Navigating Information Online: Islands or Tribes?

by JenniferCobb on 01/10/2012

In a few short decades, too much information has become a fact of life.  We are all drowning in it.  How we sift, filter and navigate the massive sea of information has emerged as a profound personal, political and cultural issue.

This past year, Eli Pariser, in his book The Filter Bubble, picked up on earlier messages propagated by Cass Sunstein and others that the personalization engines that, for many of us, serve as tacit and largely invisible information filters on almost everything we search, see and buy online are having a powerful impact on our cultural and political lives.  By showing us information they think we are interested in, based on our previous search, browsing and purchasing history, these filters could sequester us into informational ghettos.  Another concern is that the sheer volume of informational choices will overwhelm.  In response, people will have the tendency to restrict themselves to news and information that supports their existing views.  In both cases, the result is an echo chamber where we see and hear information much like what we have already seen and heard.  Gone are the friction and debate so critical to a vibrant democracy.

Two new research papers dig deeply into this debate, seeking to determine exactly how large the real impact of filtering and information navigation habits are on our online experience.  The results are somewhat surprising.

In “Ideological Segregation Online and Offline” (Quarterly Journal of Economics, November 2011), authors Gentzkow and Shapiro compare browsing behavior with offline media consumption to determine how ideologically segregated news consumption online is compared to offline and face to face interactions.    What they find is that news consumption online is far from segregated.  In fact, online consumers with largely conservative or liberal exposure are quite rare.   “The average conservative’s exposure is  . . . similar to a person who gets all her news from The average liberal’s exposure is  . . . similar to a person who gets all her news from”  Why is this?  The authors find that most people who consume news on the Internet do so from a handful of fairly centrist sites and tend to consume from more than one place.   Jumping from place to place is easy online, and people do it readily.  In addition, the trend over time has increasingly been a concentration of consumers in a handful of high traffic sites such as,, and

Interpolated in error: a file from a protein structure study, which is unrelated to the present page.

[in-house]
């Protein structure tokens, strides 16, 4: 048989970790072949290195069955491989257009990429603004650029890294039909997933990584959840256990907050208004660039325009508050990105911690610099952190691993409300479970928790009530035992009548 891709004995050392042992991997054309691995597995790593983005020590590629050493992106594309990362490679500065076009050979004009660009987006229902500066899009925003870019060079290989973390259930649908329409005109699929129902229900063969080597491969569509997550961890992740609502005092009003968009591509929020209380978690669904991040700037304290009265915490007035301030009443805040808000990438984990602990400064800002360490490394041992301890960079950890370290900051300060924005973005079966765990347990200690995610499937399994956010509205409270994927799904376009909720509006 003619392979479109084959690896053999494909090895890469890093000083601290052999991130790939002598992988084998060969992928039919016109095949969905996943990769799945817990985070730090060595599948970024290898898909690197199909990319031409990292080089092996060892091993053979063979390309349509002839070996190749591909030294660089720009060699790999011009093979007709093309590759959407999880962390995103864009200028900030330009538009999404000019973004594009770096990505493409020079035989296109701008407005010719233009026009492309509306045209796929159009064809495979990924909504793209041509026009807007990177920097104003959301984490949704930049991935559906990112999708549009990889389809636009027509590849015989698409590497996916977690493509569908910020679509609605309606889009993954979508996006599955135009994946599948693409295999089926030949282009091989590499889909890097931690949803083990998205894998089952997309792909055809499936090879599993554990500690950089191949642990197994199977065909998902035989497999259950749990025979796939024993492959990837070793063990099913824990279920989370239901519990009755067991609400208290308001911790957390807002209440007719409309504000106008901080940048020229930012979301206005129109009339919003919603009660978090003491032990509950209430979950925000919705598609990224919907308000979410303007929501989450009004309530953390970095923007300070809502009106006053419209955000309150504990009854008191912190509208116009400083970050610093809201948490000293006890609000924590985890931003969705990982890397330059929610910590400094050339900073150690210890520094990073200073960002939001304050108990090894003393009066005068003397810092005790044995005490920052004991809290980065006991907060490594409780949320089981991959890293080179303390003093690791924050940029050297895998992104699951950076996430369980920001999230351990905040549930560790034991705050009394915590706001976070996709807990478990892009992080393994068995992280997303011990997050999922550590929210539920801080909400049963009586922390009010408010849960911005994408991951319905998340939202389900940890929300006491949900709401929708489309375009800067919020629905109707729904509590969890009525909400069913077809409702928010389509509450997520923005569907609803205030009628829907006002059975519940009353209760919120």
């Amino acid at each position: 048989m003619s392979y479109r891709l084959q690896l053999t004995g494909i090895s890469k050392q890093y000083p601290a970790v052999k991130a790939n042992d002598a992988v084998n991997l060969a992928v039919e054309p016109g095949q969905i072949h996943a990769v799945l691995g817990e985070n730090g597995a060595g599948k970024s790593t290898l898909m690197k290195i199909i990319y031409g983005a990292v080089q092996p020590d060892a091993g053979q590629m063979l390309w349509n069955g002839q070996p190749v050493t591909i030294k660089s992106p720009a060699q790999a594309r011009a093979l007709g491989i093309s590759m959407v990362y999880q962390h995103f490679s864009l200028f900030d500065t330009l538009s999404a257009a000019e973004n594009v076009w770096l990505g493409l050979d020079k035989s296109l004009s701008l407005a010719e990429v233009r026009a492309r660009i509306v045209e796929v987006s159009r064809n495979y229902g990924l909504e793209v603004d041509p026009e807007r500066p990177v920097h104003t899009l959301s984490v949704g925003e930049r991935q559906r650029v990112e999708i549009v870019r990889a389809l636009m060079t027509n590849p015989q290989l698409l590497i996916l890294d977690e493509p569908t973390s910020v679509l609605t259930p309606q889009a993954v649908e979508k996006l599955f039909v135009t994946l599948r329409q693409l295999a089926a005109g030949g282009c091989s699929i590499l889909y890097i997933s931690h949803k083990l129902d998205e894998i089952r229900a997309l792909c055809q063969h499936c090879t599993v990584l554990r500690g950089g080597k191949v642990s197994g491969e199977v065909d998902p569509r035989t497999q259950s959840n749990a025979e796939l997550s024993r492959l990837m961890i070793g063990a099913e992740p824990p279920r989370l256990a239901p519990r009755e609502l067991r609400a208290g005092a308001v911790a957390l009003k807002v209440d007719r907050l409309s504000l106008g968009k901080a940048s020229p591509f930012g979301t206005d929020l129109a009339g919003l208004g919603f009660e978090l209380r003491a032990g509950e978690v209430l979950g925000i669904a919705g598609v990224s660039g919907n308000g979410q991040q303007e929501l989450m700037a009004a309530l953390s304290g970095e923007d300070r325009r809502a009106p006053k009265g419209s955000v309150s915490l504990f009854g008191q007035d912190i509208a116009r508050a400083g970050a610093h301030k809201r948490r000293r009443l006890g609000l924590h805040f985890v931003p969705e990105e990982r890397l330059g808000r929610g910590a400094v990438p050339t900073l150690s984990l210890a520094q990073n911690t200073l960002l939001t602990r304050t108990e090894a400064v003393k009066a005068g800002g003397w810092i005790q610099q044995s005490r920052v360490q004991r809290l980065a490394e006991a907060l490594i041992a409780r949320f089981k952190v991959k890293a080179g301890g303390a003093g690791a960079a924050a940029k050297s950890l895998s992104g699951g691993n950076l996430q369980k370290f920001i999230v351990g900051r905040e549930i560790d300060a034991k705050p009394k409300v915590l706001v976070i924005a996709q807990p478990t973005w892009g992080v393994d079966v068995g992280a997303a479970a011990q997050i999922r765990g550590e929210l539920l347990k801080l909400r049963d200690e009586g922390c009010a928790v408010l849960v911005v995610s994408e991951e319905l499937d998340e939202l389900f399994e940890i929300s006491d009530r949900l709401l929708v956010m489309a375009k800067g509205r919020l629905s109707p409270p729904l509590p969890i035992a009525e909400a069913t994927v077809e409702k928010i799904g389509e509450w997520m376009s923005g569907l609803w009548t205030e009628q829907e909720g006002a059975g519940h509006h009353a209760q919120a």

The authors also find that those consumers who tend to visit sites with more extreme points of view – like – are also more likely to have visited   Similarly, liberals who spend time at are also more likely to have visited  Why?  These are news junkies who seem to want opinionated information from a wide variety of sources.   “Their omnivorousness outweighs their ideological extremity, preventing their overall news diet from becoming too skewed.”

In fact, in the range of ways people consume news and information, ranging from broadcast news to face to face political discussants, the Internet is on the lower end of the segregation spectrum, just above local newspapers (see figure II).  The authors conclude that the Internet is not segregating people into ideologically polarized groups.

A similar question was asked by Fleder, Hosanger and Buja in “Will the Global Village Fracture into Tribes: Recommender Systems and their Effects on Consumers”.  The authors examine a personalization system for buying online music.  They find that even when the system actively suggests a wide variety of choices, in instances where a recommender system is in place, people tend to buy the same songs.  They attribute this to two factors – the volume effect and the taste effect.

Volume is pretty simple to understand.  They say that people simply purchase more songs when a recommender system is active and therefore the chances of them buying similar songs goes up.   The taste effect is a bit more subtle.  The authors observe that after recommendation, if people are buying more songs, then they are also buying a more similar mix of songs, which they call the taste effect.     They did not find any evidence that the larger network with the recommender system was fragmenting into smaller sub-networks or groups at either the individual or the population level.  The authors conclude that recommender systems tend to create “increased commonality”.

Both of these studies raise some interesting questions.  When consumers are faced with a number of new choices, either recommended to them or through browsing behavior, will they tend to naturally congregate toward the middle?  The first study shows that most news consumers tend to like centrist news sites.  Is there such as thing as a “centrist” song, or a set of song choices that are somehow pleasing to the average listener and therefore chosen more often?  In other words, is it possible that there is in fact a kind of human and social architecture that infuses the Internet and guides us towards the midpoint, regardless of the massive amounts of content available at any given moment?  Pattie Maes, author of one of the first recommender systems, alludes to this when she says that we don’t really want a hyper personalized world.  She said, “You don’t want to see a movie just because you think it’s going to be good.  It’s also because everyone is talking about it, and you want to be able to talk about it too.”  Perhaps our need to be participate in the global tribe will, in the end, mitigate the potential of technology to create individual digital islands that isolate more than unify.


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